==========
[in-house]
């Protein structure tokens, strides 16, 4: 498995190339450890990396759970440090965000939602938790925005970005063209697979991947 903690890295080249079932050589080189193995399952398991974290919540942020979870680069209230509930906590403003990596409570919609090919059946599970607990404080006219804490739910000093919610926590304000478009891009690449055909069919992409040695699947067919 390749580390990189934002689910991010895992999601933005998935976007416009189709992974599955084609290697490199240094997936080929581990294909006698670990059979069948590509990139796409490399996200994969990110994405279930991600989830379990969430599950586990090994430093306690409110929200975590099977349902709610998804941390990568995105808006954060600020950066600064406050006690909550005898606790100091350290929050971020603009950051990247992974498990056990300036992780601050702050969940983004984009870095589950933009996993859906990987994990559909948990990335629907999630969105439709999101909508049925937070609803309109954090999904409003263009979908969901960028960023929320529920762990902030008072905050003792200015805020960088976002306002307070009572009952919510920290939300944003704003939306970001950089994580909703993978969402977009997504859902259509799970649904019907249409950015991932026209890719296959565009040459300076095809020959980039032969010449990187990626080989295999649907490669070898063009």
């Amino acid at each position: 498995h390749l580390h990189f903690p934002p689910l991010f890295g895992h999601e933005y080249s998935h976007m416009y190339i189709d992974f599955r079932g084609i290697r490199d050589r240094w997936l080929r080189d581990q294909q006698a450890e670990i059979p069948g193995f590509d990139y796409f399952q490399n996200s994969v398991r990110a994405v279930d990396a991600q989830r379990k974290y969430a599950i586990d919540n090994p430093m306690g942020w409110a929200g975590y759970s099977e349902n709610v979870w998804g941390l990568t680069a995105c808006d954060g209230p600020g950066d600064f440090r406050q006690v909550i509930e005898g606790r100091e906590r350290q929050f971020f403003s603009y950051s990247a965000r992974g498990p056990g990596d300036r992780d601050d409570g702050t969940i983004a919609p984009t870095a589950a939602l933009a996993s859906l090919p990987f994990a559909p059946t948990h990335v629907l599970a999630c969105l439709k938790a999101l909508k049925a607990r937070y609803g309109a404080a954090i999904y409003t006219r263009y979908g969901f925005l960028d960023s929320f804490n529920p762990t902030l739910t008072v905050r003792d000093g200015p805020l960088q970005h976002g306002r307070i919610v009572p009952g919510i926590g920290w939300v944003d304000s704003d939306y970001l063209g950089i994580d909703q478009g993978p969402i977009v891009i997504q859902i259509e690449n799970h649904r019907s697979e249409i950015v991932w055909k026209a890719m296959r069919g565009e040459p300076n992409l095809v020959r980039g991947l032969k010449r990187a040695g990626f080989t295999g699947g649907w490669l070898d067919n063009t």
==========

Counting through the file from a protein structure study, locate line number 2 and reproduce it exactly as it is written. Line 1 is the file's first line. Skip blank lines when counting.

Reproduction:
């Protein structure tokens, strides 16, 4: 498995190339450890990396759970440090965000939602938790925005970005063209697979991947 903690890295080249079932050589080189193995399952398991974290919540942020979870680069209230509930906590403003990596409570919609090919059946599970607990404080006219804490739910000093919610926590304000478009891009690449055909069919992409040695699947067919 390749580390990189934002689910991010895992999601933005998935976007416009189709992974599955084609290697490199240094997936080929581990294909006698670990059979069948590509990139796409490399996200994969990110994405279930991600989830379990969430599950586990090994430093306690409110929200975590099977349902709610998804941390990568995105808006954060600020950066600064406050006690909550005898606790100091350290929050971020603009950051990247992974498990056990300036992780601050702050969940983004984009870095589950933009996993859906990987994990559909948990990335629907999630969105439709999101909508049925937070609803309109954090999904409003263009979908969901960028960023929320529920762990902030008072905050003792200015805020960088976002306002307070009572009952919510920290939300944003704003939306970001950089994580909703993978969402977009997504859902259509799970649904019907249409950015991932026209890719296959565009040459300076095809020959980039032969010449990187990626080989295999649907490669070898063009």